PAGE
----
Practical Binary Analysis

Chapter 1

Compilation of a source files take several stages before it can be compiled to a an executable. The stages are as follows:

  • Preprocessing: Include all the #include and #define into the source file and substitute the information across all the occurrences, so we have a coherent C style source file.

  • Compilation: In this stage the preprocessed source files are turned into files with assembly instructions.

  • Assembly: The compiled files are now converted into machine readable code, any thing before this stage was human readable but not machine readable. The files produced in this stage are relocatable i.e. they do not have fixed addresses for any of the references and majority of the references are not resolved.

  • Linking: This is where all the location independent assembly files are linked together and their references, and cross-references are resolved. However, even after this stage there may be many references that are not resolved, this kind of linking result in dynamically linked executable, where the references are resolved on the run-time.

GCC different compilation stages and commands

# Preprocessing Stage
# Produces a preprocessed file
$ gcc -E -P source.c -o output.pre
# Compilation Stage
# Produces a compiled file with assembly instructions
$ gcc -S source.c -o output.asm
# Assembly Stage
# Produces a relocatable object file
$ gcc -c source.c -o output.o
# Linker + All above
# Produces a complete file with all stages completed
$ gcc source.c -o output.out

To view all the symbols of an elf file we can use readelf to emit out the required information.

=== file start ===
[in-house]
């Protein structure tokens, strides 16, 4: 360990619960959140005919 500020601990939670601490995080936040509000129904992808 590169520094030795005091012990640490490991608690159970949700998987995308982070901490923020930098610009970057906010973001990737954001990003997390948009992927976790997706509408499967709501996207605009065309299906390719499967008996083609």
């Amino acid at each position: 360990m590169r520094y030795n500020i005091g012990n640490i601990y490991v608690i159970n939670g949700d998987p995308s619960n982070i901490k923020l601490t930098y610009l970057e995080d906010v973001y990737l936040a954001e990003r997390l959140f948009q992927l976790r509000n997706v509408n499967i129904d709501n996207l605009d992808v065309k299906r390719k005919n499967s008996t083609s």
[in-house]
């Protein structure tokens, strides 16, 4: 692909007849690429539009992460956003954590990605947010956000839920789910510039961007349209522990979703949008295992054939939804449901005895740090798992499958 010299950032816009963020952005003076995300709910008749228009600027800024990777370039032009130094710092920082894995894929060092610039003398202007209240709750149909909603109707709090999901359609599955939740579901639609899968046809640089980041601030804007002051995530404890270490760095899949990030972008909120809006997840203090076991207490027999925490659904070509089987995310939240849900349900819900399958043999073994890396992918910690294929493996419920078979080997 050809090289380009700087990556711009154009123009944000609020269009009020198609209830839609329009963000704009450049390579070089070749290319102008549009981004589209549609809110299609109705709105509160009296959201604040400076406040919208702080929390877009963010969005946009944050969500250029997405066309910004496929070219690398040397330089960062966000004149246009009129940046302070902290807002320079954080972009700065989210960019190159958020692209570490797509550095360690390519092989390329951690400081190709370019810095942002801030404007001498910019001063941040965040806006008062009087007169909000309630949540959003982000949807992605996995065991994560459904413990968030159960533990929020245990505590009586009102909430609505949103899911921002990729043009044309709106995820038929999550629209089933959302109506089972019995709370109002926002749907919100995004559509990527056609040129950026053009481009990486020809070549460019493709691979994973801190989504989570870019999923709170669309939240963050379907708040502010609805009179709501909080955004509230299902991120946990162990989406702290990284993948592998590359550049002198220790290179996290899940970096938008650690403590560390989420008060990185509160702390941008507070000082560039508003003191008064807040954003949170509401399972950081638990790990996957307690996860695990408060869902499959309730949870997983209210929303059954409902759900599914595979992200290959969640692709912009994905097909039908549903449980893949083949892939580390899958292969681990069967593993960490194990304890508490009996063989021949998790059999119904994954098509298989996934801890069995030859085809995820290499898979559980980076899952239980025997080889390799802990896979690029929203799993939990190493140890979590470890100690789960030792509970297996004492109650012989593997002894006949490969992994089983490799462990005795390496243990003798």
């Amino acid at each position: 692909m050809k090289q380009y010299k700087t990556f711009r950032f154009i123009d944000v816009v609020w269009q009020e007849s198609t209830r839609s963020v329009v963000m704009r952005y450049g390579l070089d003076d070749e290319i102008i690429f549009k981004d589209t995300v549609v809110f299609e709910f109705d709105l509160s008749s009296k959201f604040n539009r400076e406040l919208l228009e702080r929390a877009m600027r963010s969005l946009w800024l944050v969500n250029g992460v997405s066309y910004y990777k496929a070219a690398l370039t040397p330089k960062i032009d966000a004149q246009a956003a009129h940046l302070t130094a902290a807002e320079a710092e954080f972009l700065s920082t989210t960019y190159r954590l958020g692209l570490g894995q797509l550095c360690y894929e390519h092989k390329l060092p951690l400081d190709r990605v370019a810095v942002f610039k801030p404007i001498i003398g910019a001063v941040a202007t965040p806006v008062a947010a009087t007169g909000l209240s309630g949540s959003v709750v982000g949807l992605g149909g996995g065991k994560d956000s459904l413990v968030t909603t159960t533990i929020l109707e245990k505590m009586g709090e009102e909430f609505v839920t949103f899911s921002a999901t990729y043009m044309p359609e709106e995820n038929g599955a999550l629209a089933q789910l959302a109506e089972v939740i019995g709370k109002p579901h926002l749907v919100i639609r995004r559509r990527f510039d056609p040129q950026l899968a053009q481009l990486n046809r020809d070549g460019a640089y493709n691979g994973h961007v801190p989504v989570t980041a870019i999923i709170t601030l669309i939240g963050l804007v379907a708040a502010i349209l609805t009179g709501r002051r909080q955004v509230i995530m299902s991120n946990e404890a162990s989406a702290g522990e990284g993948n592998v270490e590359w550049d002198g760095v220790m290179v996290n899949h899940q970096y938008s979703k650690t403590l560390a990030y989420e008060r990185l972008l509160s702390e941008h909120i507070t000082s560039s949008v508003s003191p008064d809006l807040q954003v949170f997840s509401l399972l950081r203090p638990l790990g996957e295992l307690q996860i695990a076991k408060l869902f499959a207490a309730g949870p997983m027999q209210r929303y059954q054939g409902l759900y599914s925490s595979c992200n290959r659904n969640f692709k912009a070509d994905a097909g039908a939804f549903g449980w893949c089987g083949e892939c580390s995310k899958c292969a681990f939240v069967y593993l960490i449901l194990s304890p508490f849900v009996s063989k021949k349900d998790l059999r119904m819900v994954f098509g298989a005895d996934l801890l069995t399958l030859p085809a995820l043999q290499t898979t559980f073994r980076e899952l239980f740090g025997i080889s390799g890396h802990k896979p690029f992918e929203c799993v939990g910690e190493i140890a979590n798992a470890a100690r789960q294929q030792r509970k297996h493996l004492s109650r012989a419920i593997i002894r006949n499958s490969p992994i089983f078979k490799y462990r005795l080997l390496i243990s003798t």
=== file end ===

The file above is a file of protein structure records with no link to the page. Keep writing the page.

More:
$ readelf --syms $elf_file

In Linux binaries debugging information is usually generated in DWARF format and is usually embedded into the binary. On the other hand, in Windows, Portable Debugging (PDB) format is used and this information is provided in separate files and is not included with the PE file.

To strip a binary of all the debugging information we can use strip utility to remove all this information from the file.

$ strip --strip-all $elf_file
$ file $elf_file
elf_file: ELF 64-bit LSB executable, x86-64, version 1 (SYSV), dynamically
linked, interpreter /lib64/, for GNU/Linux 2.6.32,
BuildID[sha1]=HAS, stripped
# Using objdump to dump out data from one section.
$ objdump -sj $section_name $elf_file
# EXAMPLE: objdump -sj .roadata a.out
# To dump the compelte disassembly of the file
$ objdump -M intel -d $elf_file

readelf utility can also provide information about what all relocation will be taking place in the linker phase for all the assembly level files. This information can be viewed using the following command.

$ readelf --relocs compilation_example.o

The information is in tabular form and the value of offset provides the location where the new resolved data is to be placed, note that the offset is dependent on exactly where the information is to placed operand or operator.

When the binary is stripped of all of its symbols, the text section of the binary is nothing but a big blob of text, thus, while automatic function analysis it is very important to understand and get the functions right, else the functions could be messed up and won't make much sense.

Decompilation of a standalone object file and that of a linked executable is very different, the linker does add many sections to the binary for dynamic resolution, program setup, parameters, and other important things that the standalone object file does not consider.

Loading a binary into a process and running it is an intriguing process, the OS first creates a process, assigns it a virtual address space, and then loads an interpreter into the memory. Now the control is transferred to the interpreter which is and ntdll.dll in their respective OSes.

In case of ELF binaries there is a section called .interp that contains information about which interpreter is to be used to load the binary. The interpreter loads the binary into its virtual address space. It then parses the binary to find out which dynamic libraries the binary uses. The interpreter maps these into the virtual address space and then performs any necessary last-minute relocation in the binary’s code sections to fill in the correct addresses for references to the dynamic libraries. After relocation is complete, the interpreter looks up the entry point of the binary and transfers control to it, beginning normal execution of the binary.